Oh and speaking of Better.com, I did hear some news about one of its former top executives. On February 3, I reported that Sarah Pierce, who served as executive vice president of customer experience, sales and operations at the online mortgage lender, had parted ways with the companyafter its layoffs debacle and reported disagreements with CEO Vishal Garg and the company’s board.
On February 10, Pierce announced on LinkedIn that she has joined Sealed as its Chief Revenue Officer. The startup describes itself as “a home wellness company on a mission to make homes healthy, comfortable, and cleaner for the planet.”
Image Credits: Sarah Pierce / LinkedIn
In a LinkedIn post, Pierce wrote: I’ve spent the last six years in the real estate industry and I was shocked to learn that 20% of all greenhouse gas emissions come from the heating and cooling of our homes.
Sealed’s financial and service model removes upfront costs, making it easy and affordable for homeowners to adopt efficient technology like air source heat pumps, reduce home energy emissions and, ultimately, reduce dependency on harmful fossil fuel. As an Iron Man fan, I am particularly excited that Sealed is backed by Robert Downey Jr’s Footprint Coalition Venture and Fifth Wall.
Sounds like a cool gig (no pun intended)!
Alchemy and its staggering valuation increase
On February 8, I reported that blockchain infrastructure startup Alchemy had closed on a $200 million Series C extension that valued the company at $10.2 billion (a round that reportedly actually closed in December 2021 but not announced until now). The decacorn status was impressive, considering that just in October, the startup was valued at $3.5 billion after a $250 million Series C round (a 3.5x increase) and at $505 million after an $80 million Series B investment (a 19.8x increase) closed just a little over 9 months prior.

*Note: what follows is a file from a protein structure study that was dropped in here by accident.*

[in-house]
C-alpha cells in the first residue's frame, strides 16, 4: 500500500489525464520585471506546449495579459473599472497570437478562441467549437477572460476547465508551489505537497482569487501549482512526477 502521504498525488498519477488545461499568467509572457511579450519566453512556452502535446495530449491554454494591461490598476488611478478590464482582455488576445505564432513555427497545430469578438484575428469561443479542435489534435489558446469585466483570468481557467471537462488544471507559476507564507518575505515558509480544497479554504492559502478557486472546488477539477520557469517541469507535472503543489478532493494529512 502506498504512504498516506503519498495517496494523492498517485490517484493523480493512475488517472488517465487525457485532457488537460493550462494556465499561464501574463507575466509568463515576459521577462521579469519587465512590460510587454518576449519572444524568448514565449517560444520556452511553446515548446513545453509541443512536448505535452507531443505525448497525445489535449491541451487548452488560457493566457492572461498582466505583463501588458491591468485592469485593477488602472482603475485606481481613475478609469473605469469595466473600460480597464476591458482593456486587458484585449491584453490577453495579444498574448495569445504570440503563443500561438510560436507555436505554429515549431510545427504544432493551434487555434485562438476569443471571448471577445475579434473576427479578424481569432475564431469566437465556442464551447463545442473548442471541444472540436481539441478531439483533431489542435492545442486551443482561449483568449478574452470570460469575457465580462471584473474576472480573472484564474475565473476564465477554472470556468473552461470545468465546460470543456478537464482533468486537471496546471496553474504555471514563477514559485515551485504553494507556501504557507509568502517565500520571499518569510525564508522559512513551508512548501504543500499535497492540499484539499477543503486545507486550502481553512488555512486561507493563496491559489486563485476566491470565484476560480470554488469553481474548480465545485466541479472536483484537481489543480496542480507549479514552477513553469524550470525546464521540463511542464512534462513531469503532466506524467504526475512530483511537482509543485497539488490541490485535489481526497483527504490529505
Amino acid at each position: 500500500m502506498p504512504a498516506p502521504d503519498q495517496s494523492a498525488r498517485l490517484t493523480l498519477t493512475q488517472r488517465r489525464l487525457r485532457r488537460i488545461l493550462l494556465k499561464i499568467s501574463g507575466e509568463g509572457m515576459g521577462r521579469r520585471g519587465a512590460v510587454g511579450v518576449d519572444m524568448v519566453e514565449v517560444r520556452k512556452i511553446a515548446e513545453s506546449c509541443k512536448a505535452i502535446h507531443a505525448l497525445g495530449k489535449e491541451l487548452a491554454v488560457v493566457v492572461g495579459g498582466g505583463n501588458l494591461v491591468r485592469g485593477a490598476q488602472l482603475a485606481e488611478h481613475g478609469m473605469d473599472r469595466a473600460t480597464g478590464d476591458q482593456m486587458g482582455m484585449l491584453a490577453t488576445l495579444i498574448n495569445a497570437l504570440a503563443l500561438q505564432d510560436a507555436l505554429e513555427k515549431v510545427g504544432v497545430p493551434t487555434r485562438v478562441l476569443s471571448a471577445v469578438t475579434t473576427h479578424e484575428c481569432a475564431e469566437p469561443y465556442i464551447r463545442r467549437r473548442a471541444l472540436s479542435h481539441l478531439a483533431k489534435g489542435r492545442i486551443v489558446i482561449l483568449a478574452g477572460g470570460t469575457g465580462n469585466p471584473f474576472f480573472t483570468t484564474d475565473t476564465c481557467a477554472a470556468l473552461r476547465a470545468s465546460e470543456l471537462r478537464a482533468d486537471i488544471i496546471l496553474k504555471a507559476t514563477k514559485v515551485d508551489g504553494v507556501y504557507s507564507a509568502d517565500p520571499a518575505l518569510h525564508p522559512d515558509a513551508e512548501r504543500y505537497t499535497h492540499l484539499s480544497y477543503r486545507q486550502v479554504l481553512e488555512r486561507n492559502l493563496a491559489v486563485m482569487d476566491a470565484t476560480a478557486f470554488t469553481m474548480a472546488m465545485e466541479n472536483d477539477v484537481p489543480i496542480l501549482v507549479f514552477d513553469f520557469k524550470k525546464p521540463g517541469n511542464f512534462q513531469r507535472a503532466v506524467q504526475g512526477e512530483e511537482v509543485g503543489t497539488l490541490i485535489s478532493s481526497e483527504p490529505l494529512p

But it turns out the valuation spikes were even bigger than we realized.
A reliable source, who preferred to remain anonymous, told me that when Alchemy – which has been described as the “Microsoft of cryptocurrency” – closed on its Series A in December of 2019, it was valued at just $72 million. That means in March of 2021, right before it closed on its Series B, the startup was actually still valued at $72 million. So an increase from that to a $10.2 billion valuation represents a jaw-dropping 142x increase, or a $9.48 billion jump, in about nine months’ time.
That’s insane even in today’s crazy times.
One of the largest, and earliest, players in the buy now, pay later space had a turbulent week after releasing its earnings report. As our own Alex Wilhelm reported on February 11, “Exclusive of yesterday’s declines of more than 20%, shares of Affirm are off another roughly 15% today as of the time of writing, worth just $49.70 per share.”
I found this particularly interesting as I have been following the BNPL space for some time (a sampling of my previous articles on the subject can be found here, here and here). Alex shared some thoughts on what Affirm’s stock dip could mean for startups in his piece so I won’t delve too deeply there. While I think BNPL is disruptive, here to stay and might be helpful to many consumers and merchants alike – there’s no denying that it is still a form of debt and those who lack self-discipline could easily find themselves spending beyond their means and in over their heads.